With only the first constraint in mind, on bid vector
v
, the auctioneer should
never allocate if
v
1
< m
1
and
v
2
< m
2
, but otherwise, should allocate to the
bidder with the higher value of
v
i

m
i
. (We can ignore ties since they have zero
probability.)
It turns out that following this prescription (setting the payment of the winner
to be the threshold bid for winning), we obtain a truthful auction, which is therefore
BIC. To see this, consider first the case where
λ
1
=
λ
2
.
The auction is then a
Vickrey auction with a reserve price of
m
1
. If
λ
1
6
=
λ
2
, then the allocation rule is
α
i
(
b
1
, b
2
) =
(
1
b
i

m
i
>
max(0
, b

i

m

i
)
0
otherwise.
(14.23)
If bidder 1 wins he pays
m
1
+ max(0
, b
2

m
2
), with a similar formula for bidder 2.
Exercise
14.9.8
.
Show that this auction is truthful, i.e., it is a dominant
strategy for each bidder to bid truthfully.
Remark
14.9.9
.
Perhaps surprisingly, when
λ
1
6
=
λ
2
, the item might be allo
cated to the lower bidder. See also Exercise 14.14.
14.9.3. The multibidder case.
We now consider the general case of
n
bid
ders. The auctioneer knows that bidder
i
’s value
V
i
is drawn from a strictly increas
ing distribution
F
i
on [0
, h
] with density
f
i
. Let
A
be an auction where truthful
bidding (
β
i
(
v
) =
v
for all
i
) is a BayesNash equilibrium, and suppose that its
allocation rule is
α
:
R
n
7→
R
n
.
Recall that
α
[
v
] := (
α
1
[
v
]
, . . . , α
n
[
v
]), where
α
i
[
v
] is the probability
15
that the item is allocated to bidder
i
on bid
16
vector
v
= (
v
1
, . . . , v
n
), and
a
i
(
v
i
) =
E
[
α
i
(
v
i
, V

i
)].
The goal of the auctioneer is to choose
α
[
·
] to maximize
E
"
X
i
p
i
(
V
i
)
#
.
Fix an allocation rule
α
[
·
] and a specific bidder with value
V
that is drawn from
the density
f
(
·
). As usual, let
a
(
v
),
u
(
v
) and
p
(
v
) denote his allocation probability,
expected utility and expected payment, respectively, given that
V
=
v
and all
bidders are bidding truthfully. Using condition (3) from Theorem 14.6.1, we have
E
[
u
(
V
)] =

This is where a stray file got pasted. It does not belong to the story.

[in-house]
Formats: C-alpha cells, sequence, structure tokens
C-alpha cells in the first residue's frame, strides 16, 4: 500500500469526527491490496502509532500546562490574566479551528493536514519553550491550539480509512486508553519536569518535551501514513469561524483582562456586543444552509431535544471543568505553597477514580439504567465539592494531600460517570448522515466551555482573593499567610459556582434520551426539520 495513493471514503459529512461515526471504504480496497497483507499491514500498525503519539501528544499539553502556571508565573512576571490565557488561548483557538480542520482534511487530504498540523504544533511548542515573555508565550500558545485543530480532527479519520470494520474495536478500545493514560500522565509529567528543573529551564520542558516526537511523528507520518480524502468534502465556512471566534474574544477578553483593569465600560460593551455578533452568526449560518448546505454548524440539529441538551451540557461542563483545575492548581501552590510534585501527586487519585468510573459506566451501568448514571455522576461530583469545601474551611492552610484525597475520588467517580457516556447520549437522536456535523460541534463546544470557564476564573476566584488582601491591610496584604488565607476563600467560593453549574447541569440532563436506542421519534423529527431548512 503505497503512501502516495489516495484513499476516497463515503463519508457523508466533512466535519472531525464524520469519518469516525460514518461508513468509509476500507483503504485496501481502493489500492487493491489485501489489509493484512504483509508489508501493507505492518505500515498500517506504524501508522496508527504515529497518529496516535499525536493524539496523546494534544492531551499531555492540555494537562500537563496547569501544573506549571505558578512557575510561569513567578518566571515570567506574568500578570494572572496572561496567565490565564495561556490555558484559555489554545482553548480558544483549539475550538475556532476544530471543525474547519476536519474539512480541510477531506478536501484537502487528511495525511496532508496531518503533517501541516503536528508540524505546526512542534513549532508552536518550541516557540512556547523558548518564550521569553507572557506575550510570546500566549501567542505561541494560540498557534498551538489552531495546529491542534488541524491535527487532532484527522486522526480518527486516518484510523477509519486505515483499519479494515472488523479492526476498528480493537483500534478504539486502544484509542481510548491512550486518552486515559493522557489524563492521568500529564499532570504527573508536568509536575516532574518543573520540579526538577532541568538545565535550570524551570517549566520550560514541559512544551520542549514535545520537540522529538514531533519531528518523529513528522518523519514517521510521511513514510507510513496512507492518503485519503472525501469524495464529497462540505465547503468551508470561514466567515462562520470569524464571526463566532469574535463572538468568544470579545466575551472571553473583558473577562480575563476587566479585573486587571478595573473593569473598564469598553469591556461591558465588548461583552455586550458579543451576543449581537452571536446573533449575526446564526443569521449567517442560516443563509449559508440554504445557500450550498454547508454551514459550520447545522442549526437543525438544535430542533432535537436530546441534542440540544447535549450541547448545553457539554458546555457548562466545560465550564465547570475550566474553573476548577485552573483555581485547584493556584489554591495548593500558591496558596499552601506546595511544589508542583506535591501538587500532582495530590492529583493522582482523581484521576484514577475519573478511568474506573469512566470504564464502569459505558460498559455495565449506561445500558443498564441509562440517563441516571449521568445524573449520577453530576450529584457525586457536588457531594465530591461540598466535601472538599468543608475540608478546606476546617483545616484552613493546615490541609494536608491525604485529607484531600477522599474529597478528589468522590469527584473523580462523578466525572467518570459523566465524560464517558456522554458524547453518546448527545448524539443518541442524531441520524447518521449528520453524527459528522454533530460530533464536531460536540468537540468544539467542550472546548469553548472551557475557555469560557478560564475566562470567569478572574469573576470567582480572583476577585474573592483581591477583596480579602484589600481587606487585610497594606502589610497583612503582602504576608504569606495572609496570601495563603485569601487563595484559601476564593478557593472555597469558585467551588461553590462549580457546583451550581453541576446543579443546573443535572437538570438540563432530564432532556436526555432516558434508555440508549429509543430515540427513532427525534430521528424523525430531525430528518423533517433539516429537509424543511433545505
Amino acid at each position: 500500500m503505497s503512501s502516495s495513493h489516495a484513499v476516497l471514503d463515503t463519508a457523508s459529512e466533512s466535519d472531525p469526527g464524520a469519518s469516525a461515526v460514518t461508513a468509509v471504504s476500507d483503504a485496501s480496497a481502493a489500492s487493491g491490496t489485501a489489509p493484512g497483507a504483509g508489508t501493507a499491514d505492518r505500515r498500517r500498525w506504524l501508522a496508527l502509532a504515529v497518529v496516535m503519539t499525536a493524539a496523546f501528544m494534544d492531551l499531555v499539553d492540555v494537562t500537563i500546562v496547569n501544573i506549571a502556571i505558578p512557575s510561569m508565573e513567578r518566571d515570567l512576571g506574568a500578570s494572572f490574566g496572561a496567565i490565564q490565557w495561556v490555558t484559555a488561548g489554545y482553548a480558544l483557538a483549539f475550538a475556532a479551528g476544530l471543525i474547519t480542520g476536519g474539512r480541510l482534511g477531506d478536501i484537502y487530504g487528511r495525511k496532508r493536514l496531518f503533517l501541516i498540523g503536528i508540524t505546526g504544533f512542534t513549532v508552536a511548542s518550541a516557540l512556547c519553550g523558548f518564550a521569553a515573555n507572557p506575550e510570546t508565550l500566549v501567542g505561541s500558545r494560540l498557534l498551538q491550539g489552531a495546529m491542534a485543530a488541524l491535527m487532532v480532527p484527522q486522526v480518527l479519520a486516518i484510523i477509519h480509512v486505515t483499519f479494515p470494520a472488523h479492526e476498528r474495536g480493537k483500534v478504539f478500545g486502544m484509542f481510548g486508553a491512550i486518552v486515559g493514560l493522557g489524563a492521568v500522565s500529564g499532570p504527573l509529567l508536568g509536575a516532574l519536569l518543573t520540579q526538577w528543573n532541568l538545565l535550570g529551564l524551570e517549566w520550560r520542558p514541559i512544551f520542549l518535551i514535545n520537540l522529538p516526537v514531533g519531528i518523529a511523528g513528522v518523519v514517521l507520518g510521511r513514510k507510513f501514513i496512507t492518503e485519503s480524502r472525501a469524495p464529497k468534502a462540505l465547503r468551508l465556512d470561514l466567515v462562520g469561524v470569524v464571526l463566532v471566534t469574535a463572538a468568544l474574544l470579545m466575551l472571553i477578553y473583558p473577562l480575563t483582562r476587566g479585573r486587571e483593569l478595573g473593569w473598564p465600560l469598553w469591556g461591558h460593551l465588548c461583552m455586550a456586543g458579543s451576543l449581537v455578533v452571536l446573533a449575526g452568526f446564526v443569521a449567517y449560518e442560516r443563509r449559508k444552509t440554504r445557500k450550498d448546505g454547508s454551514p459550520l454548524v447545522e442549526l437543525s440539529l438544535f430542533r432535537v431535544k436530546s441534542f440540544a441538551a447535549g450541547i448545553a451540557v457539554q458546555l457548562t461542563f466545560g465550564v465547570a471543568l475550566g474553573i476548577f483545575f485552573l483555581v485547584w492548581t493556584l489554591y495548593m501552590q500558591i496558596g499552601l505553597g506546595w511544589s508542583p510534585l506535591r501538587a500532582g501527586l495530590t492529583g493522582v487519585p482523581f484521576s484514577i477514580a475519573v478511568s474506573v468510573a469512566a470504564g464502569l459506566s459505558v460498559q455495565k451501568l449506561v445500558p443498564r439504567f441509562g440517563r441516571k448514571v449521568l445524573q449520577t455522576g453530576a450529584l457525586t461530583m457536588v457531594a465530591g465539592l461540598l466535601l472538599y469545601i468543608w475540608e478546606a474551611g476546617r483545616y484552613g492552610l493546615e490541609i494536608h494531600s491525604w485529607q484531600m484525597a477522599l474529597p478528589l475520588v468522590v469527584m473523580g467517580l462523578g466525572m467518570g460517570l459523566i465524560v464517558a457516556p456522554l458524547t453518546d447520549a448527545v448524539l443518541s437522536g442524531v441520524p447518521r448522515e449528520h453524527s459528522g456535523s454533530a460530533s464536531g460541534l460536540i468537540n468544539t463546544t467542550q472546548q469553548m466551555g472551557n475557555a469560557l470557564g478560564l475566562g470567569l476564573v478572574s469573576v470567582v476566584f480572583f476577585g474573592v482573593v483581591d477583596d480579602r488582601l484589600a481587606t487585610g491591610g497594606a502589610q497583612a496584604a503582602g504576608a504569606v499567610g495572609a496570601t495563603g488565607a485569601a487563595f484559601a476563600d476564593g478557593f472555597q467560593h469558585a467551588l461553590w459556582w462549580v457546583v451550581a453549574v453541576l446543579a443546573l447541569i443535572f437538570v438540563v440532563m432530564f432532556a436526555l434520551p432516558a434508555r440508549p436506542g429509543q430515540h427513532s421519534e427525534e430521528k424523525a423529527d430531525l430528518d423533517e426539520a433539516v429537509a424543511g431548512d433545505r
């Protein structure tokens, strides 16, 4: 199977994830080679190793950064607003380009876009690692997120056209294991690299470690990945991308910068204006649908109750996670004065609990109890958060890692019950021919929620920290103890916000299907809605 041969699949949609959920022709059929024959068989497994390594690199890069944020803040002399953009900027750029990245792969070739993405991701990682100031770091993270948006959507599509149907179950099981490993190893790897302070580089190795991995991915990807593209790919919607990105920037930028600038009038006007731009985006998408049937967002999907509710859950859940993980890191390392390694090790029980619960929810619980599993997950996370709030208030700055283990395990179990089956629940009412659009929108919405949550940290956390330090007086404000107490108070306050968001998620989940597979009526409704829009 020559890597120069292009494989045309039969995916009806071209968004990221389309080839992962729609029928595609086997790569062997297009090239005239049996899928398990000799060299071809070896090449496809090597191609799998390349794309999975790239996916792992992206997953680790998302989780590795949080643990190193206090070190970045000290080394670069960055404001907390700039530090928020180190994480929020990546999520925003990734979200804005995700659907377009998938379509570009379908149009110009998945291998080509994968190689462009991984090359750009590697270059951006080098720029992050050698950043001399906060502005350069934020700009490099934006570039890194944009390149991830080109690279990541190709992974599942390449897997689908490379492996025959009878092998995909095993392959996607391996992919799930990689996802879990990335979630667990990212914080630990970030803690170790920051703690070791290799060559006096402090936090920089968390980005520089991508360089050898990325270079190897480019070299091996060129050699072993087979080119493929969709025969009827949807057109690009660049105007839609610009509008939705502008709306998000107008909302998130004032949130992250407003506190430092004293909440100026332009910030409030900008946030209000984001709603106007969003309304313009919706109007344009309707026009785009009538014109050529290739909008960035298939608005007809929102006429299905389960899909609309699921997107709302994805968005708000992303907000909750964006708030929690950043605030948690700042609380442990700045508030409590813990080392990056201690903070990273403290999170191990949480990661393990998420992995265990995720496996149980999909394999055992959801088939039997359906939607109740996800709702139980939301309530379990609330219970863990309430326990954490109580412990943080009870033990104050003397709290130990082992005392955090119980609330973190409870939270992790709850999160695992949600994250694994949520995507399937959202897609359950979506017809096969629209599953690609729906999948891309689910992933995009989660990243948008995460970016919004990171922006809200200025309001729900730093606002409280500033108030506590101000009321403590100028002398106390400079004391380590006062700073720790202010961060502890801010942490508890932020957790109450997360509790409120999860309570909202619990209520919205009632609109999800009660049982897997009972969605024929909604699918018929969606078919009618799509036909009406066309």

Z
∞
0
Z
v
0
a
(
w
)
dwf
(
v
)
dv.
Reversing the order of integration, we get
E
[
u
(
V
)] =
Z
∞
0
a
(
w
)
Z
∞
w
f
(
v
)
dv dw
=
Z
∞
0
a
(
w
)(1

F
(
w
))
dw.
(14.24)
15
The randomness here is in the auction itself.
16
Note that since we are restricting attention to auctions for which truthful bidding is a
BayesNash equilibrium, we are
assuming
that
b
= (
b
1
, . . . , b
n
) =
v
.
14.9. MYERSON’S OPTIMAL AUCTION
259
Thus, since
u
(
v
) =
va
(
v
)

p
(
v
), we obtain
E
[
p
(
V
)] =
Z
∞
0
va
(
v
)
f
(
v
)
dv

Z
∞
0
a
(
w
)(1

F
(
w
))
dw
=
Z
∞
0
a
(
v
)
v

1

F
(
v
)
f
(
v
)
f
(
v
)
dv.
(14.25)
Definition
14.9.10
.
For agent
i
with value
v
i
drawn from distribution
F
i
, the
virtual value
of agent
i
is
ψ
i
(
v
i
) :=
v
i

1

F
i
(
v
i
)
f
i
(
v
i
)
.
In the example of
§
14.9.2,
ψ
i
(
v
i
) =
v
i

1
/λ
i
.
Remark
14.9.11
.
Contrast the expected payment in (14.25), i.e., the expecta
tion of the buyer’s allocated
virtual value
, with the expectation of the
value
allocated
to him using
a
(
·
), that is,
Z
∞
0
a
(
v
)
v f
(
v
)
dv.
The latter would be the revenue of an auctioneer using allocation rule
a
(
·
) in a
scenario where the buyer could be charged his full value. The difference between
the value and the virtual value captures the auctioneer’s loss of revenue that can
be ascribed to a buyer with value
v
, due to the buyer’s value being private.
We have proved the following proposition:
Lemma
14.9.12
.
The expected payment of agent
i